Transcript

Professor Tim Murray:

We’ve been working in Melbourne since 1996, and since then, that’s now thirteen years we’ve looked at the products of seven sites. Some very large ones, Casselden place in the centre of Melbourne and some smaller ones, and we’ve been able to put together a detailed picture of life in Melbourne from about 1850 to the end of the 19th century.

Professor Marilyn Lake:

My research has covered a wide range of fields. I’m basically an Australian historian. I’ve worked on the 19th and 20th century, but I’ve also worked in international history and on world history, so in the twenty or so years in which I’ve been researching I’ve covered a huge terrain.

Dr Ben Kear:

Palaeontology is about the study of life on Earth, fossils. My research in particular is about how the environment has shaped everything from dinosaurs right through to kangaroos that we see running around on the land today. Basically climate is something that has altered life, plants, animals, and I’m interested in seeing how these long term processes have affected evolution of life and environments, even down to what we see around us today.

Professor Tim Murray:

It’s now widely acknowledged that the way we approach urban archaeology in Melbourne and in Sydney is at the cutting edge of things globally. Our work is very strongly influencing the way that people deal with 19th century archaeology in London and New York City. Two places I can mention, but other places as well. The second thing is probably just as important, the impact it's had on the cultural life of Melbourne as well.

Professor Marilyn Lake:

I think it’s really important for people to understand where we’ve come from, and to understand the struggles and political mobilisations that enable people to enjoy the freedoms that we enjoy today.

Dr Ben Kear:

Palaeontology is actually much more relevant to our modern day world than most people realise. By and large most people think palaeontology is about dusty skeletons in museums, but it’s far much more than that. Palaeontology is the only way we can understand the long-term evolutionary processes that have shaped life that we see around us today.

Professor Tim Murray:

Well the first thing we’ve found is that there is a lot of expectations that people had about how people lived, the sorts of things they did, what they ate, what kinds of people they were, have pretty much changed from an expectation of when you’re poor you’re kind of really destitute, to ones where we know that the people are actually, even in the poorest parts of Melbourne, lived reasonable lives, certainly at a higher standard of living than they would have if they were living in London at the same period.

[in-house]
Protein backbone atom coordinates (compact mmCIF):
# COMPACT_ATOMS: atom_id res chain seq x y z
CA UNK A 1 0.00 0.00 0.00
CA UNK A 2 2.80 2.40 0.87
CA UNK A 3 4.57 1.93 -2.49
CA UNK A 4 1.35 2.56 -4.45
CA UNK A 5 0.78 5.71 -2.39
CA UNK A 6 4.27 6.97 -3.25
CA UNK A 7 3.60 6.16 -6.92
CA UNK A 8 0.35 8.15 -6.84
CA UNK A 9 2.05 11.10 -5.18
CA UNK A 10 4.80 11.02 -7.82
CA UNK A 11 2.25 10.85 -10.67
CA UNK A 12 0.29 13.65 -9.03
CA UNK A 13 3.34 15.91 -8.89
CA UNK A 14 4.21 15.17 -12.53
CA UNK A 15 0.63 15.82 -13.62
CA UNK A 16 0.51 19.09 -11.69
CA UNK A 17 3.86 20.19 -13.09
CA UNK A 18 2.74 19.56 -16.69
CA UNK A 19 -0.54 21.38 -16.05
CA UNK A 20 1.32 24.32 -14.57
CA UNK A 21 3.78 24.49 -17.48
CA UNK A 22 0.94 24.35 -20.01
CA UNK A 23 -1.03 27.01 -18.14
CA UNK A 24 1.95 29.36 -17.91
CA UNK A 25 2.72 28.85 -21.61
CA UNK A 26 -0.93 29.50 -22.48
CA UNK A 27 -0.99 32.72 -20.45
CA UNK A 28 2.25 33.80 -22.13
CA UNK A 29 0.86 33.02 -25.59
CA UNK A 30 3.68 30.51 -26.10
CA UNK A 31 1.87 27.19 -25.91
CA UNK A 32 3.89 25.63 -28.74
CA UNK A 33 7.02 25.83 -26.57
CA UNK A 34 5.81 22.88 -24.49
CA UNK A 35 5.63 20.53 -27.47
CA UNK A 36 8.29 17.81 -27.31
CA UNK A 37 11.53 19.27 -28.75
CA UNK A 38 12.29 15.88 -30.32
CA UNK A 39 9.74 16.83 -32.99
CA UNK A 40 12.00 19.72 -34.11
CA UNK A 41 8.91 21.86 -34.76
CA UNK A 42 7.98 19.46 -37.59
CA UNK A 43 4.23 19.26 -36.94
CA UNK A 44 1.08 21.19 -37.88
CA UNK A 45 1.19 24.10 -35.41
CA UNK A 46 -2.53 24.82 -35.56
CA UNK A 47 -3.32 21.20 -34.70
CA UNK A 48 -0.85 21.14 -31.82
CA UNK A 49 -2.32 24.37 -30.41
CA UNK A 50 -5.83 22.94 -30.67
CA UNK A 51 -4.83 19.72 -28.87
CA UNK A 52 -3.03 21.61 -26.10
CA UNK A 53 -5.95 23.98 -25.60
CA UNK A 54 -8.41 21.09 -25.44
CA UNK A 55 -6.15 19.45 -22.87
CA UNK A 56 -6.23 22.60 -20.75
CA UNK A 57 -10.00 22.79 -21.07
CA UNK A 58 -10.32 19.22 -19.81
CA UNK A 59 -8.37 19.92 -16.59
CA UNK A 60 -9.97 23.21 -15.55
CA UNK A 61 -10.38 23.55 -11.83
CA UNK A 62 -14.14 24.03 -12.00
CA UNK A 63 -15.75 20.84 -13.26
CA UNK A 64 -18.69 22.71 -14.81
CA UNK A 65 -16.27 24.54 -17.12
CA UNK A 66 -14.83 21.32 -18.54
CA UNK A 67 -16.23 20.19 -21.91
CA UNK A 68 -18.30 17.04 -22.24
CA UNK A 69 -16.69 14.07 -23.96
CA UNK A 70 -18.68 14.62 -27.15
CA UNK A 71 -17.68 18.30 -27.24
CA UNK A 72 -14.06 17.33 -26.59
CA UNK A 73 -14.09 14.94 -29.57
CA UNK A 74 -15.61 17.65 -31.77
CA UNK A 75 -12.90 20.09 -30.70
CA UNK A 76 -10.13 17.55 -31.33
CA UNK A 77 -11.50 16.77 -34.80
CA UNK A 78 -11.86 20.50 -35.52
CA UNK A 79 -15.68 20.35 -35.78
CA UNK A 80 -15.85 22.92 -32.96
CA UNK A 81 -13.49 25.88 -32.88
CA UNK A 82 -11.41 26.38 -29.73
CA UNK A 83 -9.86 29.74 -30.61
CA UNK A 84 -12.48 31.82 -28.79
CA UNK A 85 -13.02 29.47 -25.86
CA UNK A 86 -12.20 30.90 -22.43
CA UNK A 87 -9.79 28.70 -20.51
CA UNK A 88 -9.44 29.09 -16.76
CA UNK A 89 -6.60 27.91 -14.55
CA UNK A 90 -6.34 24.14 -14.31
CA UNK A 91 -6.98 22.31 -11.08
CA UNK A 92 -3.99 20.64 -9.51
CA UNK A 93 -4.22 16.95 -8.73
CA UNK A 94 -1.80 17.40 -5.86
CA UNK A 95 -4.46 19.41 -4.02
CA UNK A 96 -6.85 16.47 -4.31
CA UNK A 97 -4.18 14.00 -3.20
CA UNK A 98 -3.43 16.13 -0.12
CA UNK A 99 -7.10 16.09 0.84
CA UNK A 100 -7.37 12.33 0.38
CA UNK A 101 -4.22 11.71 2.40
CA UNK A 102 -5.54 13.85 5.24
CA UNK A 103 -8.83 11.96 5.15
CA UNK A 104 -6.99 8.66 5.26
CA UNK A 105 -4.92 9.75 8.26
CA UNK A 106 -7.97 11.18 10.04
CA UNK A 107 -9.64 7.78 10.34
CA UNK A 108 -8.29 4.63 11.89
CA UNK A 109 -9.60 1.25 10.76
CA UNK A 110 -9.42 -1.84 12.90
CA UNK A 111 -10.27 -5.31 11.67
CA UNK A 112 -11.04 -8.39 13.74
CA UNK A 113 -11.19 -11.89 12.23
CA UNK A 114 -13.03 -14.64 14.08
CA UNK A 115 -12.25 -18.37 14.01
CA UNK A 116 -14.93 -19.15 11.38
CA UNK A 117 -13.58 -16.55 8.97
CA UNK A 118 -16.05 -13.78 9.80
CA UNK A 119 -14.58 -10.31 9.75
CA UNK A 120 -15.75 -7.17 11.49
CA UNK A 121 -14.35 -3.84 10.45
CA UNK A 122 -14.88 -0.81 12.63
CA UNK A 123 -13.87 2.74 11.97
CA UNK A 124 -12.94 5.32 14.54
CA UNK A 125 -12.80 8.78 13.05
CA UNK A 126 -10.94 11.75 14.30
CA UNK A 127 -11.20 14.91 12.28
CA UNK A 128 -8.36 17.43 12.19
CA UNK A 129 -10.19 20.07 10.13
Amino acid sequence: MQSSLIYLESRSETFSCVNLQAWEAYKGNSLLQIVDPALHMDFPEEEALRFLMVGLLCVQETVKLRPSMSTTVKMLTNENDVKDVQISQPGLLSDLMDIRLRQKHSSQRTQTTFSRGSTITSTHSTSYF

Professor Marilyn Lake:

If we think about world historic turning points, well the only one that Australia participated in was that we were the first country in the world to give women full political rights.

Dr Ben Kear:

Using fossils to see how life has adapted and survived these changes is a critical point in understanding biodiversity today, and understanding the relevance of fossils for our modern day world.

Professor Marilyn Lake:

So many people just take for granted that we live in a country like Australia in which we have basic freedom and political rights and equality. But in fact we only have those things because people in the past struggled to win those reforms, and this was a crucial reform.

Professor Tim Murray:

People need to be connected to where they come from, and all those programs like ‘Who Do You Think You Are’ and all that sort of stuff answer a very specific need in people, to explain not just where they are now, but where they’ve come from and where they’re going. It’s that which is an incredibly powerful connection between people and their pasts.

Dr Ben Kear:

I’m Ben Kear, and I’m a palaeontologist.

Professor Marilyn Lake:

I’m Professor Marilyn Lake, I’m a professor in history at La Trobe University.

Professor Tim Murray:

My name is Tim Murray, I’m Professor of Archaeology at La Trobe University and Dean of its Faculty of Humanities and Social Sciences.